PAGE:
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Political parties and campaigns require significant resources to be effective. India has developed complex election expenditure, political party funding, and reporting and disclosure laws. These laws have perverse impacts on the electoral system: they drive campaign expenditure underground and foster a reliance on unaccounted funds or ‘‘black money.’’ This leads to adverse selection, where those able to work with black money dominate politics, and triggers pervasive corruption. Innovative financing methods such as Electoral Bonds also have serious flaws. Possible remedies include partial state financing of parties and candidates.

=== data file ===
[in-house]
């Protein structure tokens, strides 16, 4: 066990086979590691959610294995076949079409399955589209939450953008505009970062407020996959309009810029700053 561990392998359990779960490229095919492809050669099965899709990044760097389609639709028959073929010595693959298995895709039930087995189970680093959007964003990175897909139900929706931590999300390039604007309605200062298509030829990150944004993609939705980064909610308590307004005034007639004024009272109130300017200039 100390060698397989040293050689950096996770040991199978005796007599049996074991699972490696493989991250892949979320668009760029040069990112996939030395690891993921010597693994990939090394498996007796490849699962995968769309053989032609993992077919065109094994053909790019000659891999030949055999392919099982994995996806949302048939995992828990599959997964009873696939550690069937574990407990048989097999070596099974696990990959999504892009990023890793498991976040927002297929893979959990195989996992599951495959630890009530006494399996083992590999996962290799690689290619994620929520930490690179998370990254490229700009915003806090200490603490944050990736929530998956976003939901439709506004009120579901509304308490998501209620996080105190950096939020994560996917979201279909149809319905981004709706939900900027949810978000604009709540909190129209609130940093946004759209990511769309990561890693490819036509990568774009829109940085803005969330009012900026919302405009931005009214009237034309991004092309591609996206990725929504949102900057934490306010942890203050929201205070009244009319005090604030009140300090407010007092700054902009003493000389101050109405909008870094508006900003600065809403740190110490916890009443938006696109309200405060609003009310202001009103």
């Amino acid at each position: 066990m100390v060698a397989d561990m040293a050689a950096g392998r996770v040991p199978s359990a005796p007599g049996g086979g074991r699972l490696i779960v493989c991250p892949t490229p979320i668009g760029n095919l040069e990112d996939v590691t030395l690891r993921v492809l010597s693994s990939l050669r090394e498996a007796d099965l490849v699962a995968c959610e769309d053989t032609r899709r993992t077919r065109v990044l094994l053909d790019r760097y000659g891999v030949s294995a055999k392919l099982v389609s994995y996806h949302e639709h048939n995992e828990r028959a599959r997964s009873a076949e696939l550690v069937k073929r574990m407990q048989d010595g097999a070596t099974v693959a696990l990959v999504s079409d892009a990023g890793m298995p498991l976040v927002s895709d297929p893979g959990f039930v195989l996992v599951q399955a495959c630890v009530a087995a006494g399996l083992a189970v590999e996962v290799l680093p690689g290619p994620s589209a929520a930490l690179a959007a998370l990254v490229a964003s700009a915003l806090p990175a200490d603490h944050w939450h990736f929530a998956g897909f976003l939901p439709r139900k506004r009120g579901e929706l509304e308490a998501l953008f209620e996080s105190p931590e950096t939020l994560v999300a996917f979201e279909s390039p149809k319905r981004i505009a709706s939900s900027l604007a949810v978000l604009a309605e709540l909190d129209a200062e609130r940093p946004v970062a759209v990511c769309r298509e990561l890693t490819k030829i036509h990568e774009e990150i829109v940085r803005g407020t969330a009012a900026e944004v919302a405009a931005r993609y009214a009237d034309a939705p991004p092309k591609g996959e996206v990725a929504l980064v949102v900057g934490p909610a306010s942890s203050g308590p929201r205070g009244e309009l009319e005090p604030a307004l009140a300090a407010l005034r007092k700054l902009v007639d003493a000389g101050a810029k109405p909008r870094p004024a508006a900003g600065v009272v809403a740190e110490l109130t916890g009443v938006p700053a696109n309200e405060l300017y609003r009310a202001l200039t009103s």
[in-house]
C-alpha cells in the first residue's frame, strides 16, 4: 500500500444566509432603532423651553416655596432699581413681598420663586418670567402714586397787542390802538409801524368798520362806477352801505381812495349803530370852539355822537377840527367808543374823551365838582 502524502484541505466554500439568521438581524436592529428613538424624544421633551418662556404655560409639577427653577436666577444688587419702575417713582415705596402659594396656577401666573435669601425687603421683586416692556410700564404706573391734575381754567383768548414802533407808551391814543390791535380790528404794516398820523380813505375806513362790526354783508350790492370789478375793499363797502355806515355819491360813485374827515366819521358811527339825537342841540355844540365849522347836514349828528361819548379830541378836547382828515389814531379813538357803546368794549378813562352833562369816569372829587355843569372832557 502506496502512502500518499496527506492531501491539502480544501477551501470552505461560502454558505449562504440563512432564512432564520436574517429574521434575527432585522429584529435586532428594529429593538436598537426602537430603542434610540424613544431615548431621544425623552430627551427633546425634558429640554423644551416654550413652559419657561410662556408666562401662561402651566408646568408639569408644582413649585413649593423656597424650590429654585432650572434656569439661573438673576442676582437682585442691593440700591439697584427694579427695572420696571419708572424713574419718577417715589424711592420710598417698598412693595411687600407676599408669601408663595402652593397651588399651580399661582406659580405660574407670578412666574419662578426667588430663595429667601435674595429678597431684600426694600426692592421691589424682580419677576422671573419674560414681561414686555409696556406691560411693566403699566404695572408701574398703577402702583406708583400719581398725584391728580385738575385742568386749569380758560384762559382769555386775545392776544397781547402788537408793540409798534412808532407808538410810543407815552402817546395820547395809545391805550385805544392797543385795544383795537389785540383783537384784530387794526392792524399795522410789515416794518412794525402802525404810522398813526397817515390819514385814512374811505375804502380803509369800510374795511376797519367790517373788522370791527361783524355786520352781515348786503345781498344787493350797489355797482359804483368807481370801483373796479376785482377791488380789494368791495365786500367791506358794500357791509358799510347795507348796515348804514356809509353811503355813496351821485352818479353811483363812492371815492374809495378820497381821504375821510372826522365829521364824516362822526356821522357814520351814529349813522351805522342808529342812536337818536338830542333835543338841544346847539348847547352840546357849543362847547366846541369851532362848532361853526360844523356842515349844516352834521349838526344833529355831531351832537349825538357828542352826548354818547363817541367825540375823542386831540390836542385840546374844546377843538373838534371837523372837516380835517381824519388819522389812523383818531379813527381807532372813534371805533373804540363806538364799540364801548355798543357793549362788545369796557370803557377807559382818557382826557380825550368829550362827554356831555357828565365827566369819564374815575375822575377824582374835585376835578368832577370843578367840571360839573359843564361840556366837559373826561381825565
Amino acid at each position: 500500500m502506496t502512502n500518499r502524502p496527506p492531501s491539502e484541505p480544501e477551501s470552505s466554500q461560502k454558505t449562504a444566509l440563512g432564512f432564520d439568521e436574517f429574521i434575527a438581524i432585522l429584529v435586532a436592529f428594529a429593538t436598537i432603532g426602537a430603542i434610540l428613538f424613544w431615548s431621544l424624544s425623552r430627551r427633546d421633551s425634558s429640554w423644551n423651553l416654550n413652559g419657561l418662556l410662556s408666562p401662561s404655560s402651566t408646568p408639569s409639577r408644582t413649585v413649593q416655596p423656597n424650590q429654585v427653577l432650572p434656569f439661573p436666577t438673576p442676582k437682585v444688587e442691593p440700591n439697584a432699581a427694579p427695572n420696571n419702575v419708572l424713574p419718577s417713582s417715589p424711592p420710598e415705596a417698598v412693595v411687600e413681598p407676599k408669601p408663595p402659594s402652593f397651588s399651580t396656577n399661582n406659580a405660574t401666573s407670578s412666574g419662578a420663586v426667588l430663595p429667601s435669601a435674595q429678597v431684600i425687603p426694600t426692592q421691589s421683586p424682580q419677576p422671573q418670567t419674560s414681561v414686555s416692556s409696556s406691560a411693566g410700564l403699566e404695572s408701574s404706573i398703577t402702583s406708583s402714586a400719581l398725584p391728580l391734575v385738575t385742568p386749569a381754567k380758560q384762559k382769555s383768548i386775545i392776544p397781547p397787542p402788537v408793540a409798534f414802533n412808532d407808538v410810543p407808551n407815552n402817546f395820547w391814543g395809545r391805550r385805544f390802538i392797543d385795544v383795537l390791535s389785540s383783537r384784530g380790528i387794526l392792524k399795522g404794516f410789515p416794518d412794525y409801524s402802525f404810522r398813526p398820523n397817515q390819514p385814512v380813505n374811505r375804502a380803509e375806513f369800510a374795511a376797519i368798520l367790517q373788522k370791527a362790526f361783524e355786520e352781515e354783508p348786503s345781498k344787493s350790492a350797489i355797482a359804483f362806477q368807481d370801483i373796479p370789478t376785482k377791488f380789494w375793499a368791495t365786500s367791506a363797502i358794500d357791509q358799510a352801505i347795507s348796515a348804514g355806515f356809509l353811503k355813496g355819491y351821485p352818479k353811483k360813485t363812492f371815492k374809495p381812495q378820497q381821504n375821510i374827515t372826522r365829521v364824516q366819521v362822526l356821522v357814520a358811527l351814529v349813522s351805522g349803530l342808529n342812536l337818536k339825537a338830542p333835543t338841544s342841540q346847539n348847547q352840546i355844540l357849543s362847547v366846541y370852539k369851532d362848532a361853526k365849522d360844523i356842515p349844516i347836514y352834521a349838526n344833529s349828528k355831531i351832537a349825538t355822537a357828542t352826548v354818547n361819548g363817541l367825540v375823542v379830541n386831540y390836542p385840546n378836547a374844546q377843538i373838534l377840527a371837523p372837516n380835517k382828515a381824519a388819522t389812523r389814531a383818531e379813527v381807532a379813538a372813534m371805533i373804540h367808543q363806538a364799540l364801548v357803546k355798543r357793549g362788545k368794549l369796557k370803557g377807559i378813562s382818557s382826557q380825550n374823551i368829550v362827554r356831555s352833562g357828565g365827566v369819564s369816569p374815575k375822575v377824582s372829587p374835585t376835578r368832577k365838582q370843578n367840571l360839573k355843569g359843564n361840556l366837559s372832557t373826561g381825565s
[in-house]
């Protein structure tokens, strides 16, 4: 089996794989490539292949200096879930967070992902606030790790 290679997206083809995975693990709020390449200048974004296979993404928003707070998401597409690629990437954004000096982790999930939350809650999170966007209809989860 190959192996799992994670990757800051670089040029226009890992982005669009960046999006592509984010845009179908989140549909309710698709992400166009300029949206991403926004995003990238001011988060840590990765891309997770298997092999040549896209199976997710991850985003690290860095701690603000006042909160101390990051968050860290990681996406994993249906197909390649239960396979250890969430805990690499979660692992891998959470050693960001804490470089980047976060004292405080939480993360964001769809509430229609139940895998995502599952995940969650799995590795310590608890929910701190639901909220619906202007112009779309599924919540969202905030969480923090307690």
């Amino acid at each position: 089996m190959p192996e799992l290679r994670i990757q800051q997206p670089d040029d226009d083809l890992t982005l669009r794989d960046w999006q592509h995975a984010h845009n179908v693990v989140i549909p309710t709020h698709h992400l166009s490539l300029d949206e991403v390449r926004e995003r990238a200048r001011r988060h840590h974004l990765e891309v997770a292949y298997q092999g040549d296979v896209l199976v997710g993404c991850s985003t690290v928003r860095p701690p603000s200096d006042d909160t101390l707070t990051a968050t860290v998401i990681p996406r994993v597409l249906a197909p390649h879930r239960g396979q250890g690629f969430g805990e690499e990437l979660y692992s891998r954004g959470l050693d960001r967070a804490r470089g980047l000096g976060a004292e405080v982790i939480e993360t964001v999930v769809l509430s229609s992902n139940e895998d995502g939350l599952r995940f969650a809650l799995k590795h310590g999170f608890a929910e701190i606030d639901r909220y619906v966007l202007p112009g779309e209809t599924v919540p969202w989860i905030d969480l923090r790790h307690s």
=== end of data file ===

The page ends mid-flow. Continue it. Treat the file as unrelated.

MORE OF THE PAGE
Organized through the South Asia-Markaz Fellowship program.

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Professor Rajeev Gowda is a former Member of Parliament, Rajya Sabha. He heads the Congress party’s Research Department. He has previously been Chair of the Centre for Public Policy at the Indian Institute of Management Bangalore. He obtained a PhD in Public Policy and Management from the Wharton School, University of Pennsylvania.